"When you come right down to it all you have is yourself. The sun is a thousand rays in your belly. All the rest is nothing." [Pablo Picasso]
"You know, music, art - these are not just little decorations to make life prettier. They're very deep necessitites which people cannot live without." [Pablo Picasso]
Art is not the application of a canon of beauty but what the instinct and the brain can conceive beyond any canon. When we love a woman we don't start measuring her limbs. [Picasso]
To finish a picture? What nonsense! [Picasso]
"We must pick out what is good for us where we can find it." [Picasso]
"My mother said to me, "If you become a soldier, you'll be a general; if you become a monk
you'll end up as the pope." Instead, I became a painter and wound up as Picasso.""
"I am always doing that which I can not do, in order that I may learn how to do it." [Pablo Picasso]
What did he find? And what did he learn?
In later life Picasso visited an exhibition of children's drawings. He observed,
Take it much further than Picasso: visit a cat's drawings and try to draw like a cat too . . .
"Every child is an artist. The problem is how to remain an artist once he grows up." - Pablo Picasso
Art washes away from the soul the dust of everyday life. [Picasso]
One must act in painting as in life, directly. [Picasso]
A poor artist owned a supposed Picasso. He sent it via a friend for the master to authenticate it. Picasso: "It's false."
From a different source the friend brought another and another Picasso-painting. Each time Picasso disowned them. Yet the third time the man said, "But I saw you paint this one with my own eyes."
"I can paint false Picasso as well as anyone," retorted Picasso. Then he bought the first painting for a sum four times as high as the owner had originally hoped it would fetch.
Picasso was relaxing on a beach in the south of France when he was accosted by a small boy clutching a blank sheet of paper. The child had evidently been dispatched by his parents to solicit an autographed drawing. After a moment's hesitation, Picasso tore up the paper and drew a few designs on the boy's back instead. He signed his name with a flourish and sent the child back to his parents. Relating the incident at a later date, Picasso remarked thoughtfully,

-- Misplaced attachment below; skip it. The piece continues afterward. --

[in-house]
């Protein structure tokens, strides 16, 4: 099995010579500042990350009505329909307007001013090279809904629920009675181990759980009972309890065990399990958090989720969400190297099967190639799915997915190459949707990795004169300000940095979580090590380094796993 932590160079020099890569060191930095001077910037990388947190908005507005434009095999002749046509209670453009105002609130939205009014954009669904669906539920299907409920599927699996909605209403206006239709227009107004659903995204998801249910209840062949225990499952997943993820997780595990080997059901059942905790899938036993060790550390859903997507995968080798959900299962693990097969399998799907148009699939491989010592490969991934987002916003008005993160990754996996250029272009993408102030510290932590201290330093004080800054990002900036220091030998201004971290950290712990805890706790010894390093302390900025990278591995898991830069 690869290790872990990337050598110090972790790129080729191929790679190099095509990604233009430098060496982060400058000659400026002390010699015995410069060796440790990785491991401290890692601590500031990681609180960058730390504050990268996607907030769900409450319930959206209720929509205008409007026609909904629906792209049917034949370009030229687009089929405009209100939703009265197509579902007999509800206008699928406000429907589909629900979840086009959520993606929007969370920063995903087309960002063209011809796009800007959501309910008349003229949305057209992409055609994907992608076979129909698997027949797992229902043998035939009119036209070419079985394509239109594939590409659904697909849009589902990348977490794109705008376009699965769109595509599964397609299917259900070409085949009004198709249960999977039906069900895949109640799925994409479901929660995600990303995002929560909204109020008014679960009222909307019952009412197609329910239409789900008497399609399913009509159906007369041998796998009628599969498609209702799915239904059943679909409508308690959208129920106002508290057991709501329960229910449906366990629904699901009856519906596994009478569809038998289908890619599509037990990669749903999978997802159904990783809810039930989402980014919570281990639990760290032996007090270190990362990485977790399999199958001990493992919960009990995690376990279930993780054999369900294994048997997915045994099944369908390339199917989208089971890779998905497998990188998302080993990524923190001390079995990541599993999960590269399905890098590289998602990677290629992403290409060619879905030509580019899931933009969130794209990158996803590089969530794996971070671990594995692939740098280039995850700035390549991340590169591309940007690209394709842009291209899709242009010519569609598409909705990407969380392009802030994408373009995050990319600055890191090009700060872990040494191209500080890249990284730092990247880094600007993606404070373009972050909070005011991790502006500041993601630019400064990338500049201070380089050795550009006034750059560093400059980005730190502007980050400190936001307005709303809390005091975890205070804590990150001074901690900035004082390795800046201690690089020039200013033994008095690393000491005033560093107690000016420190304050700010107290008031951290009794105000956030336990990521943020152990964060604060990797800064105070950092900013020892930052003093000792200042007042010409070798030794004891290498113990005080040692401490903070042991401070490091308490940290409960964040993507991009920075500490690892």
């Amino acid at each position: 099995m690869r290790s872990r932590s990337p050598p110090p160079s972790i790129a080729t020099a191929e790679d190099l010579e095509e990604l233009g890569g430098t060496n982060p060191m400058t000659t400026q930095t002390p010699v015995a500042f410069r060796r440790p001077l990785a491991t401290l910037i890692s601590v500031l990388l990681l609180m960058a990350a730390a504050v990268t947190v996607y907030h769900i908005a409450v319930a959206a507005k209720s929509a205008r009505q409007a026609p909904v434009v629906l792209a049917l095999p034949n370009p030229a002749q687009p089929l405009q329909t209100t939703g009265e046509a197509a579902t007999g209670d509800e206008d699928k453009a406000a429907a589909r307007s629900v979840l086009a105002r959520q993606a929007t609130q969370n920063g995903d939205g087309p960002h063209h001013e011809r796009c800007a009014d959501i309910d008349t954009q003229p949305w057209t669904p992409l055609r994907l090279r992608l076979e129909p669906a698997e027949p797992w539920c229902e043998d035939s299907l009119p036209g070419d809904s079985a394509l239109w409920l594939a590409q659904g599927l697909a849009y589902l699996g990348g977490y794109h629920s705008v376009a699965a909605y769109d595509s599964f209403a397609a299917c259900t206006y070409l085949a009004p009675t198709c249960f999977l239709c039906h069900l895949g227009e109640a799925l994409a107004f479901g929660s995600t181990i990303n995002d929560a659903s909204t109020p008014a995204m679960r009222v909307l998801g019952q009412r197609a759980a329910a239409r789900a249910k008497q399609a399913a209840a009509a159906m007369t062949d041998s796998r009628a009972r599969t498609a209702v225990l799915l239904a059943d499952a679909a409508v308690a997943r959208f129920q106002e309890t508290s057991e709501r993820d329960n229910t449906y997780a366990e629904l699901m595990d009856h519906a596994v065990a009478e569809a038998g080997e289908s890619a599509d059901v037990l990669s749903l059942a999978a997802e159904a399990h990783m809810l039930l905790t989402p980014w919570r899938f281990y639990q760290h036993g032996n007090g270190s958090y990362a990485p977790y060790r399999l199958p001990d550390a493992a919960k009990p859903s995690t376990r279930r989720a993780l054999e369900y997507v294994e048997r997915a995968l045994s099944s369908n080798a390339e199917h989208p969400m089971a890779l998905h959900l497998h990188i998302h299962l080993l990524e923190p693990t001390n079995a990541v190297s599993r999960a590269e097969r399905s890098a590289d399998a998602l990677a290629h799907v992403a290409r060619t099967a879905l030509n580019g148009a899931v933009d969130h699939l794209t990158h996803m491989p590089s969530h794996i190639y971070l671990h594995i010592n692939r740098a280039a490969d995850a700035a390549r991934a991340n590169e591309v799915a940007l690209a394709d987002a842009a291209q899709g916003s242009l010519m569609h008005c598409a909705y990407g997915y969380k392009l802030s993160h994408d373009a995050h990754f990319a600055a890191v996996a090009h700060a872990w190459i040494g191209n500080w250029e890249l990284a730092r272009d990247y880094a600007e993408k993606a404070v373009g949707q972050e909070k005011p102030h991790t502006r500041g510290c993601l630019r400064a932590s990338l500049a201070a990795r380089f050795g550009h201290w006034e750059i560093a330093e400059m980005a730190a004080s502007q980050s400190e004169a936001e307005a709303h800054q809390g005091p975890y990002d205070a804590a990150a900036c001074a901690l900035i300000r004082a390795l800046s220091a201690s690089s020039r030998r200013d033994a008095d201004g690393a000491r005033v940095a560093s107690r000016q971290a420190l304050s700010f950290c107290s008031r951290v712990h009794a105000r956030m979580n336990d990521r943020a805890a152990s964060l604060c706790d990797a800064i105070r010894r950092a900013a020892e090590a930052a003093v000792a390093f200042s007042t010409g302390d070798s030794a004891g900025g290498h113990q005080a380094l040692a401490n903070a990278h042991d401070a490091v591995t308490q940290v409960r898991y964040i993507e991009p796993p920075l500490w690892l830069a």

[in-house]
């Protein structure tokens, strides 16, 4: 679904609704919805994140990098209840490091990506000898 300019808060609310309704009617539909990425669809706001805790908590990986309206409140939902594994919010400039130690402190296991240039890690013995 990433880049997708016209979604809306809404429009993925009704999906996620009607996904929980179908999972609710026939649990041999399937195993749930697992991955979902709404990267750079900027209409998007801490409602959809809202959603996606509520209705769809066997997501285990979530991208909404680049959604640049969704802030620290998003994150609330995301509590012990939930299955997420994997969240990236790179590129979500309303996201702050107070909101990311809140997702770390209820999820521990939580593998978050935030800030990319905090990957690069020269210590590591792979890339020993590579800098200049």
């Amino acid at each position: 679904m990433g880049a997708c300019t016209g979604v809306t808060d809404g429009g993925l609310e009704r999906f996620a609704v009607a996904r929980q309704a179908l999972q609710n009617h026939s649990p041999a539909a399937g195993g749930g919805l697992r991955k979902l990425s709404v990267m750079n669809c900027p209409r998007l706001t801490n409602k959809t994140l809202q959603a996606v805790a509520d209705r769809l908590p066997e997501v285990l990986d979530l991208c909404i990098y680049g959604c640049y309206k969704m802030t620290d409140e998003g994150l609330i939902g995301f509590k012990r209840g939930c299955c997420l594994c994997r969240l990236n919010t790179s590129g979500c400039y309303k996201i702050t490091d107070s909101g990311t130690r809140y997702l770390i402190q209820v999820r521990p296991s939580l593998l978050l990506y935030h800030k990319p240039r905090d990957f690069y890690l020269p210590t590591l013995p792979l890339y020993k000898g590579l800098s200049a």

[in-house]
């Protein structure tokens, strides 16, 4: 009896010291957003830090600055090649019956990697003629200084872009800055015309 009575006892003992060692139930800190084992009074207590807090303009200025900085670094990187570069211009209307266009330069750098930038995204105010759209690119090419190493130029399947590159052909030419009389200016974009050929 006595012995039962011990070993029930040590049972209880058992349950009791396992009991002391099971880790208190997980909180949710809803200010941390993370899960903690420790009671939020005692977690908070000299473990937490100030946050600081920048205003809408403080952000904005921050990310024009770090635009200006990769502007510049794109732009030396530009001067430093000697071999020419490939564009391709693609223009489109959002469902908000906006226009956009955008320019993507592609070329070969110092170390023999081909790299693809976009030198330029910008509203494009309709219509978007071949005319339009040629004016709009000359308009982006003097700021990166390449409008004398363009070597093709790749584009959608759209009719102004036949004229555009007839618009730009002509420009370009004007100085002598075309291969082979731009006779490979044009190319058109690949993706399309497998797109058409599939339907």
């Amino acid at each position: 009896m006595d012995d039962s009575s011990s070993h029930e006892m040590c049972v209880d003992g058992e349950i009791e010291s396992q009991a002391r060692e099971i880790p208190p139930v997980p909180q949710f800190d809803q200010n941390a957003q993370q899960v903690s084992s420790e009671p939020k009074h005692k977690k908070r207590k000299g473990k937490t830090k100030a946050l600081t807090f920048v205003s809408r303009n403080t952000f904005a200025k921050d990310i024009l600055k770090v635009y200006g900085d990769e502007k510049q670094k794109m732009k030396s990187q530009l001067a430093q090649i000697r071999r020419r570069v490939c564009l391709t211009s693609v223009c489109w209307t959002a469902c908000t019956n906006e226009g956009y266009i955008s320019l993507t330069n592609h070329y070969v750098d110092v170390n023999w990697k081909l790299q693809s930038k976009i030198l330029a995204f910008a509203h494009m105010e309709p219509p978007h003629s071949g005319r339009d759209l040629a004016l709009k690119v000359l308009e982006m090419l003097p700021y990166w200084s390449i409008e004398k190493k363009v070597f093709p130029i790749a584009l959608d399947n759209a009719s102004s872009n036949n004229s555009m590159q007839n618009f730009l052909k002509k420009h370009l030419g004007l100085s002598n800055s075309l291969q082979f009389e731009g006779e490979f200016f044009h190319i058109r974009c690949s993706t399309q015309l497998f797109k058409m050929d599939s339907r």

"I wonder if they'll ever wash him again?"
During World War II Picasso suffered some harassment from the Gestapo in Nazi-occupied Paris. An inquisitive German officer, coming into his apartment, noticed a photograph of Guernica lying on a table. "Did you do that?" he asked Picasso.
"No, you did," said Picasso.
Pablo Ruiz Picasso (1881–1973 was a Spanish painter; one of the recognized masters of 20th century art. After his so-called Blue Period (1901-04) and Rose (1905-08), Picasso took part in developing Cubism, and later turned to surrealistic figures. His controversial masterpiece is the large painting Guernica (1937). It is valued just as much as Leonardos painting of the careful donna Mona Lisa.
Guernica shows the dreadful destruction of the Basque capital by German bomb planes.
Look for a situation in which your work will give you as much happiness as your spare time. [Picasso]
Only put off until tomorrow what you are willing to die having left undone. [Picasso]
The hidden harmony is better than the obvious. [Picasso]
"What is a face, really? Its own photo? Its make-up? Or is it a face as painted by such or such painter? That which is in front? Inside? Behind? And the rest? Doesn't everyone look at himself in his own particular way? Deformations simply do not exist." [Pablo Picasso]
Goals can . . . be reached through a vehicle of a plan, in which we must fervently believe, and on which we must vigorously act.
The fate of jazz and Picasso art - both are now warmly welcomed. At first called "corky" and persecuted and today studied in prestiguous universities. "A word to the wise will suffice . . ." (American proverb)
To rub it in: For many years art critics called Picasso's refreshing art devilish and - well - insane. The point is that his art just looked rather unnatural in its ways: